Acute Health Effects of Exposure to High Levels of Air Pollution in Eastern Europe
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Goldstein, I. F.
Wichmann, H.- E.
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CitationPeters, A., I. F. Goldstein, U. Beyer, K. Franke, J. Heinrich, D. W. Dockery, J. D. Spengler, and H.- E. Wichmann. 1996. “Acute Health Effects of Exposure to High Levels of Air Pollution in Eastern Europe.” American Journal of Epidemiology 144 (6): 570–81. https://doi.org/10.1093/oxfordjournals.aje.a008967.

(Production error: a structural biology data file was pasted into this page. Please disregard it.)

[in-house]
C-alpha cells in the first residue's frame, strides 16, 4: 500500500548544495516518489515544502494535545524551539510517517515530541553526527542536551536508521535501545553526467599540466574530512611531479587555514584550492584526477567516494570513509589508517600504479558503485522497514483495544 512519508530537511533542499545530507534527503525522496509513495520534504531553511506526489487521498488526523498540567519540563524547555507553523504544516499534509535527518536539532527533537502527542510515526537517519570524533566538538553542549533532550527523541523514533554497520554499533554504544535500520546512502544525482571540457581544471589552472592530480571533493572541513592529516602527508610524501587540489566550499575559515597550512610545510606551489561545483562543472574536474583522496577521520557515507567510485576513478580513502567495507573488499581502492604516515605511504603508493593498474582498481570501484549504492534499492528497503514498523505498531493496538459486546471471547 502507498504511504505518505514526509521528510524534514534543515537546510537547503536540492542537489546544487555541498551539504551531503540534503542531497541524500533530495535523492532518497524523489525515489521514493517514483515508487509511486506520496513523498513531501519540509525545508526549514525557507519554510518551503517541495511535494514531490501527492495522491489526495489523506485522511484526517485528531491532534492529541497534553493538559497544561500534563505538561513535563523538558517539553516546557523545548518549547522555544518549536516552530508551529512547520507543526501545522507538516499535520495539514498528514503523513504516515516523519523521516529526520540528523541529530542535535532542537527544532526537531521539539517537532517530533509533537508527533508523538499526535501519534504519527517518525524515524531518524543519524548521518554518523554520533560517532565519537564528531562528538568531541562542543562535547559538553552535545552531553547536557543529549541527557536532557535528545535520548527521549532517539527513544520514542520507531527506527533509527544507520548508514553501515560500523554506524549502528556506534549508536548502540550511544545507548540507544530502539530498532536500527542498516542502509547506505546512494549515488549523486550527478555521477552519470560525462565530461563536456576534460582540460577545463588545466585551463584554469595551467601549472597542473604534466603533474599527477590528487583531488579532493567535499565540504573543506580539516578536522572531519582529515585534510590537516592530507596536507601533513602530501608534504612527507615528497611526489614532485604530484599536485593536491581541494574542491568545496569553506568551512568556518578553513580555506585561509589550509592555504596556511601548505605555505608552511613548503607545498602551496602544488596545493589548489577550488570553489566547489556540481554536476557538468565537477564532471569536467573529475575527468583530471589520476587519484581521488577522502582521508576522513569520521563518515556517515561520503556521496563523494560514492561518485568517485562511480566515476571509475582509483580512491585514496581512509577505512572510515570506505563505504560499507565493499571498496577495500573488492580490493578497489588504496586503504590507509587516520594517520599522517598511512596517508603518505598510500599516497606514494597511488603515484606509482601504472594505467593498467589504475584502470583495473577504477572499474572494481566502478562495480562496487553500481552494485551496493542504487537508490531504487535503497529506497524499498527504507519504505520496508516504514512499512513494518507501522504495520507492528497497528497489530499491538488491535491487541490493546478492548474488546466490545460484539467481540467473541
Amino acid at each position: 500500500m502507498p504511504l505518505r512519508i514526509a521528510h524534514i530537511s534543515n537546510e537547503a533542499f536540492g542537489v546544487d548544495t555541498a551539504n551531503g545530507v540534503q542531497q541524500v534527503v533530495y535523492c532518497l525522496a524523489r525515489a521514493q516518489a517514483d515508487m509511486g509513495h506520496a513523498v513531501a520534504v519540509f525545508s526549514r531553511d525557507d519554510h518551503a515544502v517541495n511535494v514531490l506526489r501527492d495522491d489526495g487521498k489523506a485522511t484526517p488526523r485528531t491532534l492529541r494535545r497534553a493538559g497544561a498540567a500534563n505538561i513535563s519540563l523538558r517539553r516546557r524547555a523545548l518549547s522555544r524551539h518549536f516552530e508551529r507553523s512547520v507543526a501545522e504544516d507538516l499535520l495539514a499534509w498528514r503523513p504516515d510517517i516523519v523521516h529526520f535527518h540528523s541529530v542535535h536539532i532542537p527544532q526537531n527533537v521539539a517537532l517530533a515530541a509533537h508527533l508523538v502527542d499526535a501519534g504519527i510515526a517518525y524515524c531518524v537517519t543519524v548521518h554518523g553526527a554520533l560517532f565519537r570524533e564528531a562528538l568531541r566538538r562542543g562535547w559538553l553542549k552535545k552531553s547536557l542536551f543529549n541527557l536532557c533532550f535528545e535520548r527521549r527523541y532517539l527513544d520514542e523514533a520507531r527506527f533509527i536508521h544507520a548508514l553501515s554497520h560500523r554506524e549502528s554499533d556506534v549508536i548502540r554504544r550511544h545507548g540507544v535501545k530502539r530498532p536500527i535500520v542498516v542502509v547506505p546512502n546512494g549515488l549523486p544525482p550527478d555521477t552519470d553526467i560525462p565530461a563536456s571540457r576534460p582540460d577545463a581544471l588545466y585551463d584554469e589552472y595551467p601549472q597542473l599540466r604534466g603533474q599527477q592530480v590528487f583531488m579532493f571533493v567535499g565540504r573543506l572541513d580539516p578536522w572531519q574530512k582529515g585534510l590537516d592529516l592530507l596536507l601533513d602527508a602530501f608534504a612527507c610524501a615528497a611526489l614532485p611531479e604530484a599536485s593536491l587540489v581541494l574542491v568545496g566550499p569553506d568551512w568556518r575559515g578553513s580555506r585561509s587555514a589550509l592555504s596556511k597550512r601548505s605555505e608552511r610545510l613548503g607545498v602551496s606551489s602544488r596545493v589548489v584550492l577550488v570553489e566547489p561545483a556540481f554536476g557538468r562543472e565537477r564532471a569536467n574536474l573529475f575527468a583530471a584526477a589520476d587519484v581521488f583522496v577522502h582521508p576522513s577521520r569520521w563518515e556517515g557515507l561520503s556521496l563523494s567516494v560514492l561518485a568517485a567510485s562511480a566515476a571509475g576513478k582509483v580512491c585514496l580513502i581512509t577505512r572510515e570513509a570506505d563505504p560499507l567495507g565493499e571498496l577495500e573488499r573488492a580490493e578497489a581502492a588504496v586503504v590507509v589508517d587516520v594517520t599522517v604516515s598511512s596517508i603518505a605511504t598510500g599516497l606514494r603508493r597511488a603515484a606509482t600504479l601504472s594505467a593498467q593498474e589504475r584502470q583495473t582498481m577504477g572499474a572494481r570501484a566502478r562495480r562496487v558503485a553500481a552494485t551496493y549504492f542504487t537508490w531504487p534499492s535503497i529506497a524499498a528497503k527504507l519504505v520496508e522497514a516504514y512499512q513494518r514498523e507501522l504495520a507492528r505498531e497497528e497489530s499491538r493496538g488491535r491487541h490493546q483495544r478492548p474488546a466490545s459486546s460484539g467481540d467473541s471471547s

AbstractAcute effects of winter-type air pollution characterized by high levels of SO2, moderate levels of particles, and low acidity were studied. A panel of 155 asthmatic children and 102 adults with a history of asthma from the former German Democratic Republic cities of Erfurt and Weimar and from the Czech Republic city of Sokolov participated from September 1990 through June 1992. The panelists recorded daily symptoms, medication intake, and peak expiratory flow (PEF). Statistical analysis was based on linear regression of population-averaged time series controlling for trend, meteorology, and autocorrelation. A temporospatial time series approach was also applied to the data to eliminate possible confounding by some known or unknown variables that occurred simultaneously in two of the study areas. Weak same-day effects and a stronger cumulative effect of air pollution on children was observed both for PEF and for symptoms. PEF decreased -0.90% (-1.35 to -0.46%), and a symptom score increased 14.7% (0.8 - 28.6%) in association with an average increase of 128 mu g/m(3) SO2 over the previous 5 days, Effects on adults were smaller and less consistent. Morbidity of children was best predicted by SO2 and sulfate concentrations. The authors conclude that prolonged, high exposure to winter-type pollution was associated with small adverse health effects in asthmatics.
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